I love, love, love Asian cuisine. Vietnamese, Korean, Japanese, Indian, Chinese preferably Sichuan. The first Sichuan dish I ever had was Kung Pao chicken. I thought my mouth was on fire. I was in love.

I’m no expert or purist about Chinese food. I just like what I like. The tough part for me is cooking it at home. I don’t even own a wok. Shameful. I’ve got the rice thing down, though. But the entree part is still pretty sketchy that is until Annie Chun came along.

Using prepared sauces and box ingredients isn’t the way real cooks or foodies roll. I do keep staples that would resemble a respectable novice’s Asian cooking stash: short grain rice, basmati rice (sometimes jasmine), fresh ginger root, pad thai noodles, fresh garlic, industrial size bottles of soy sauce, corn starch, brown sugar, oyster sauce. Is this what fusion looks like?

Annie Chun is Korean. But taking on the task of Asian convenience cooking at home that tastes (sorta) like take out will probably lift her to the status of Betty Crocker or dare I say Aunt Jemima. The exception being that Annie Chun is a real live person. But so was Aunt Jemima – Nancy Green was the spokesmodel’s name introduced at the 1893 Chicago World’s Fair. And Nancy Green worked in an office, not a plantation kitchen. And, Yes, I do buy the pancake mix and the syrup, but I still make my cakes from scratch.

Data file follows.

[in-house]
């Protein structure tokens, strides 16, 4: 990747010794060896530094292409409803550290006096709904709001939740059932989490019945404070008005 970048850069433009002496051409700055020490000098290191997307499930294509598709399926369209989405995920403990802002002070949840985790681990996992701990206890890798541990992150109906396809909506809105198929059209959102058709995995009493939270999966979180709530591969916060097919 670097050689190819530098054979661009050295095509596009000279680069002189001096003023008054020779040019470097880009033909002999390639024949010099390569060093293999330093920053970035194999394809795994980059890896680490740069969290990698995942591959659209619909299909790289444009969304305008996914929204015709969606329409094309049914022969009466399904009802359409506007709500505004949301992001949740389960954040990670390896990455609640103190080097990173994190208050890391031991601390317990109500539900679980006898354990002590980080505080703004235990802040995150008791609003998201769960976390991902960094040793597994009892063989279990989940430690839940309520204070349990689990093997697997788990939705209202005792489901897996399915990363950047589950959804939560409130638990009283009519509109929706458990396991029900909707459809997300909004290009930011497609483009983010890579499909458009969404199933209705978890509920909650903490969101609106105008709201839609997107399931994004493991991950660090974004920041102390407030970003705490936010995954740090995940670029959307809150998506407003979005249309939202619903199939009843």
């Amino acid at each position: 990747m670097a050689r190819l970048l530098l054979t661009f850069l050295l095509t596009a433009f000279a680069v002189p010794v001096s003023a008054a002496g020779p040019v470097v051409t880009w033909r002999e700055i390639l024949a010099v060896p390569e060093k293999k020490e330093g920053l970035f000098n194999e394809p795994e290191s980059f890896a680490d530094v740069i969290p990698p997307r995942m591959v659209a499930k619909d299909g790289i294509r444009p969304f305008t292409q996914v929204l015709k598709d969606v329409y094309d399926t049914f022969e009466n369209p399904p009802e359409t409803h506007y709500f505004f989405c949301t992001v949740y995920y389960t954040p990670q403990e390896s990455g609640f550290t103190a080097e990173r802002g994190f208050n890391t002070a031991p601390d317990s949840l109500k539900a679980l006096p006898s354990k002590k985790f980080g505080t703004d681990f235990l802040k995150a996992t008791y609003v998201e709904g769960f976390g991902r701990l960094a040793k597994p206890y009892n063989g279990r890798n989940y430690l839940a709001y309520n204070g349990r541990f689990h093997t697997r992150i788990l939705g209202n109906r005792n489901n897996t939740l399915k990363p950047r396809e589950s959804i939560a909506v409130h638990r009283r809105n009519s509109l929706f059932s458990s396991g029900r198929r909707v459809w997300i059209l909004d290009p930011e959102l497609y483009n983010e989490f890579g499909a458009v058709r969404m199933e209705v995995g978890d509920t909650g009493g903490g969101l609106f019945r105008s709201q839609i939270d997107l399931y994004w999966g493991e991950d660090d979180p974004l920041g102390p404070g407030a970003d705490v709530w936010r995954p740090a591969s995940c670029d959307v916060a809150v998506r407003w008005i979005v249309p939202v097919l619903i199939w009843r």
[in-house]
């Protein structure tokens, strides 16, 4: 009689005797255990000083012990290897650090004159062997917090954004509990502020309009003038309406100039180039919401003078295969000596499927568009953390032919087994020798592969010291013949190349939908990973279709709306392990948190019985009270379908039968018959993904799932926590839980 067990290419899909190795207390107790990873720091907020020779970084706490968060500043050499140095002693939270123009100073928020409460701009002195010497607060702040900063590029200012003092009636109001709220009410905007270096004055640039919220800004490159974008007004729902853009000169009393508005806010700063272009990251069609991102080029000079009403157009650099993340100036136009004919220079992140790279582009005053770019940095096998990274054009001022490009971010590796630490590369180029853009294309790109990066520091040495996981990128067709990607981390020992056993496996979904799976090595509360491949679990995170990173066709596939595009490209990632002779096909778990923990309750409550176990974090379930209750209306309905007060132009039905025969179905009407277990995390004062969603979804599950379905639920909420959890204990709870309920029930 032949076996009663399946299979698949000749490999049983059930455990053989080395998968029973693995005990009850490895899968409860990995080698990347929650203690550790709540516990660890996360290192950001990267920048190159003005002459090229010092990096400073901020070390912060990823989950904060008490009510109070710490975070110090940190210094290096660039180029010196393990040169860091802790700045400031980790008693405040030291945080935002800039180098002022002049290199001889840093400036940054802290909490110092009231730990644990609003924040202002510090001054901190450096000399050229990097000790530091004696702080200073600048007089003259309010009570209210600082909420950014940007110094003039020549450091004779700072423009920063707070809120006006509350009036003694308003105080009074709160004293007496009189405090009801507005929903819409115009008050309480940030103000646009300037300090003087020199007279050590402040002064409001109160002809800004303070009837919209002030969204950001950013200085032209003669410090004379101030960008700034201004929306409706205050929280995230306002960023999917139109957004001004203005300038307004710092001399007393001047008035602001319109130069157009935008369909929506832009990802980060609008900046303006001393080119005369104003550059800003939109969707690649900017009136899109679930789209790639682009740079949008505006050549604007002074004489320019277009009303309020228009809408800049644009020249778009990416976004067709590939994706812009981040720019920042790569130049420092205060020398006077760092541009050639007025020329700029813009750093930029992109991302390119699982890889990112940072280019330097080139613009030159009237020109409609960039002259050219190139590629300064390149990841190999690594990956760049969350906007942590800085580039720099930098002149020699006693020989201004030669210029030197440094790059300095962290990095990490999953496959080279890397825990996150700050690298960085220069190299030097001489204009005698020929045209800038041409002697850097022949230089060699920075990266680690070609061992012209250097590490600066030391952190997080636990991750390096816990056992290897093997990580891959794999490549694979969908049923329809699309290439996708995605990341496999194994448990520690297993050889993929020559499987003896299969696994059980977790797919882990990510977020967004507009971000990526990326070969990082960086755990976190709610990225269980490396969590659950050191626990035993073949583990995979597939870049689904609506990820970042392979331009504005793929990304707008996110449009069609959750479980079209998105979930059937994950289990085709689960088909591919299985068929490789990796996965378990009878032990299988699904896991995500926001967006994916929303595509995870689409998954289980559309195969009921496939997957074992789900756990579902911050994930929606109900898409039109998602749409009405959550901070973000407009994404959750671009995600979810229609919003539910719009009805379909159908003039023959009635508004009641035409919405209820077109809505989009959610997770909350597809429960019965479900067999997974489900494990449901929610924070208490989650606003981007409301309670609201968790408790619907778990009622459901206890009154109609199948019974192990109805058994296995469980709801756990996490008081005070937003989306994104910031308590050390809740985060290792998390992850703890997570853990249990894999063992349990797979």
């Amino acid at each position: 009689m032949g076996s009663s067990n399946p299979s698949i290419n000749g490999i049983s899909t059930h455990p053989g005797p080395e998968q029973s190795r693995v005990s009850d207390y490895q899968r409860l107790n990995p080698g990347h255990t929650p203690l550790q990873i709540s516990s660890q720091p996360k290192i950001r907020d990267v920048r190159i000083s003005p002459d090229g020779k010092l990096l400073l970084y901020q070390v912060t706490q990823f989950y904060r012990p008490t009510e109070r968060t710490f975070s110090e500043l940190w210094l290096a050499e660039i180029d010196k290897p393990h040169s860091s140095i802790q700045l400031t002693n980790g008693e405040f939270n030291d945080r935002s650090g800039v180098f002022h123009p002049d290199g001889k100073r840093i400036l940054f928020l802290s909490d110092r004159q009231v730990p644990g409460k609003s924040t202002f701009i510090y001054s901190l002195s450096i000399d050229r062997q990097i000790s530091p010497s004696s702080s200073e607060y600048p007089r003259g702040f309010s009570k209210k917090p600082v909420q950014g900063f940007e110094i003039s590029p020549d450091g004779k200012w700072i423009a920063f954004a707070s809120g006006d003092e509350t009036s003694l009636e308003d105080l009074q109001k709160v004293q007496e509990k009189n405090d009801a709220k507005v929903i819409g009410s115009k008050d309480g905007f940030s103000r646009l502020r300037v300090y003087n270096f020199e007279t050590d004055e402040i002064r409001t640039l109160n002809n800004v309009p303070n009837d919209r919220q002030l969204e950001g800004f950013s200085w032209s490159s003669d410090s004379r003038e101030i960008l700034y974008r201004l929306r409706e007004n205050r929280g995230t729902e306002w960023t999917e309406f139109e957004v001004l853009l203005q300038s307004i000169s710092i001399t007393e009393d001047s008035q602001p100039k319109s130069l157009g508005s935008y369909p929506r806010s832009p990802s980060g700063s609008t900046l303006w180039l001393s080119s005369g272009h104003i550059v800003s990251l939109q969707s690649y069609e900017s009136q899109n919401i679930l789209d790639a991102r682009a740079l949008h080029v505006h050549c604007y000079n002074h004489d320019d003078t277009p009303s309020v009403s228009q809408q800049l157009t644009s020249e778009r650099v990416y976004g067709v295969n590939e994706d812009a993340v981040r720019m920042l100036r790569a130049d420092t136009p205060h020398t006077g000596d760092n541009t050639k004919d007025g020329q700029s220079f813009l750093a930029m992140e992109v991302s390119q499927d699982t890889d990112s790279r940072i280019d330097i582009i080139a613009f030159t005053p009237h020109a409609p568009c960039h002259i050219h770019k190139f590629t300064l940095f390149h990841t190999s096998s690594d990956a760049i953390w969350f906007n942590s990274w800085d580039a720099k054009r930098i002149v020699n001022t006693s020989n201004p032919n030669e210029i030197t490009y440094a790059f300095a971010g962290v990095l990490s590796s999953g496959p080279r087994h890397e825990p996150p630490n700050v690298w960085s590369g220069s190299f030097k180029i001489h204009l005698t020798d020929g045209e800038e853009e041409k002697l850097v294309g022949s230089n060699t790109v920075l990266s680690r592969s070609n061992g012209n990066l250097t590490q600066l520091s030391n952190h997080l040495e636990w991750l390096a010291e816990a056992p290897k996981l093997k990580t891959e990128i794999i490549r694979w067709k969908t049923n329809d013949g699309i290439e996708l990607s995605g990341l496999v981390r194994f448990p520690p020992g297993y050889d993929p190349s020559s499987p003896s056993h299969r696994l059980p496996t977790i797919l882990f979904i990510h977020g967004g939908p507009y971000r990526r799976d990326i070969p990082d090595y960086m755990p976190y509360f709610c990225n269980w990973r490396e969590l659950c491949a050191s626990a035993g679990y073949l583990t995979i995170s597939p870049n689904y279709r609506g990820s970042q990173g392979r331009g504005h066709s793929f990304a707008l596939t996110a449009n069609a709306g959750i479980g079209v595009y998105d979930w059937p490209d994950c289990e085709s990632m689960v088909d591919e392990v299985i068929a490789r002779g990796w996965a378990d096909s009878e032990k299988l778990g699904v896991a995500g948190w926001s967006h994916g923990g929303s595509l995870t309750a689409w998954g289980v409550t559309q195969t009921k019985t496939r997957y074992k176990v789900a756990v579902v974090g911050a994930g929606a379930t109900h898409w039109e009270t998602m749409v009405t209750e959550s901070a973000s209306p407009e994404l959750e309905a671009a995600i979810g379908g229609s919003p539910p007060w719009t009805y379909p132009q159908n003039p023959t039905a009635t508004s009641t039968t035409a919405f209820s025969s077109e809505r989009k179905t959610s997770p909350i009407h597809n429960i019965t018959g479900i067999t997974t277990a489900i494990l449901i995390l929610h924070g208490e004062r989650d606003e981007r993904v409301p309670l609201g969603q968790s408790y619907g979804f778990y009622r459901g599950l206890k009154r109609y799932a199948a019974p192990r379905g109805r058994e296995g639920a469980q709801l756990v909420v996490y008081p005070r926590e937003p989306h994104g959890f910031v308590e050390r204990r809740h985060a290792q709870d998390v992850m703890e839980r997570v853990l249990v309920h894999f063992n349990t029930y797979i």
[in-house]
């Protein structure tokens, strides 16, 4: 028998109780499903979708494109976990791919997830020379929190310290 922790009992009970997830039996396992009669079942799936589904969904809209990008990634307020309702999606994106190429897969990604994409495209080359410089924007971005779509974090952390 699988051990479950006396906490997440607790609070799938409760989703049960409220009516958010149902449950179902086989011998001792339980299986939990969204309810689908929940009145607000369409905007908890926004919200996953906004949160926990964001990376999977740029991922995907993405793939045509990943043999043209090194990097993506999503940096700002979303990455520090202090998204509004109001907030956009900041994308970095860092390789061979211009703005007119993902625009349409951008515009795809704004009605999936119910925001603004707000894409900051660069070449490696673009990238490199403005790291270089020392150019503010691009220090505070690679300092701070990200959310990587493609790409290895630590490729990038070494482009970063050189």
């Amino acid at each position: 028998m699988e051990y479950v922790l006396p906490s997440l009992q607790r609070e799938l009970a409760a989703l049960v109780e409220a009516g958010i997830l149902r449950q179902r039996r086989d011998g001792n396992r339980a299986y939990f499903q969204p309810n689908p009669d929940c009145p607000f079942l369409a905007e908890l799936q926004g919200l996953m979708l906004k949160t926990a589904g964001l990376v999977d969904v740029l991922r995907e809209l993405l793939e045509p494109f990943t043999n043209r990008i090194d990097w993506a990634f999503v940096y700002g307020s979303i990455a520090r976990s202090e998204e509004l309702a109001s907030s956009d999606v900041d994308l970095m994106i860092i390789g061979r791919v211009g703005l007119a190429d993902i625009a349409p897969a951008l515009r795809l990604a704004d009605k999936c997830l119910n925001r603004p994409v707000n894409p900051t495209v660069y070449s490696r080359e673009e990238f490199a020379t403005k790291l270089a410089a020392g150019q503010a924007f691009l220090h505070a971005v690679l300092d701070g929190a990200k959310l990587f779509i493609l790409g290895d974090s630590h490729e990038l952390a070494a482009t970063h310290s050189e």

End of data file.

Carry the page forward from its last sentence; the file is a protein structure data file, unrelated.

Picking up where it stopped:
The Joy Luck Club exposed the myth about fortune cookies for non-Asians like myself. And guess what? I used to make my own fortune cookies at home. Is this exposing my obsession?

Thanks to a post on racialicious.com, the clip below of Jennifer 8. Lee, reporter and author of The Fortune Cookie Chronicles, gives nearly a complete rundown of Chinese food as real American food in this almost 17 minute presentation, i.e. how often do you have American apple pie vs. Chinese food.

There are times while I’m picking up my take out, I catch the restaurant owners on their break eating their own food. It never looks like the food in my black plastic covered plate. It even looks tastier. I’ve been told, if you really know how to order from a Chinese food menu, you can get the real Chef specials.

Unless things have changed, don’t order Chinese food in Harlem (NYC). I’ve done this twice, and on that second try at one of their more “upscale” restaurants even they hadn’t figured out the difference between sauce and gravy. The third time it’s “shame on me.”

All this to say, it’s already a Chinese New Year. The year of the Ox. Beijing has already launched the fireworks. We could use a little Ox-idizing right now – calm, hard work, resolve and tenacity…and of course, a dash of Kung Pao.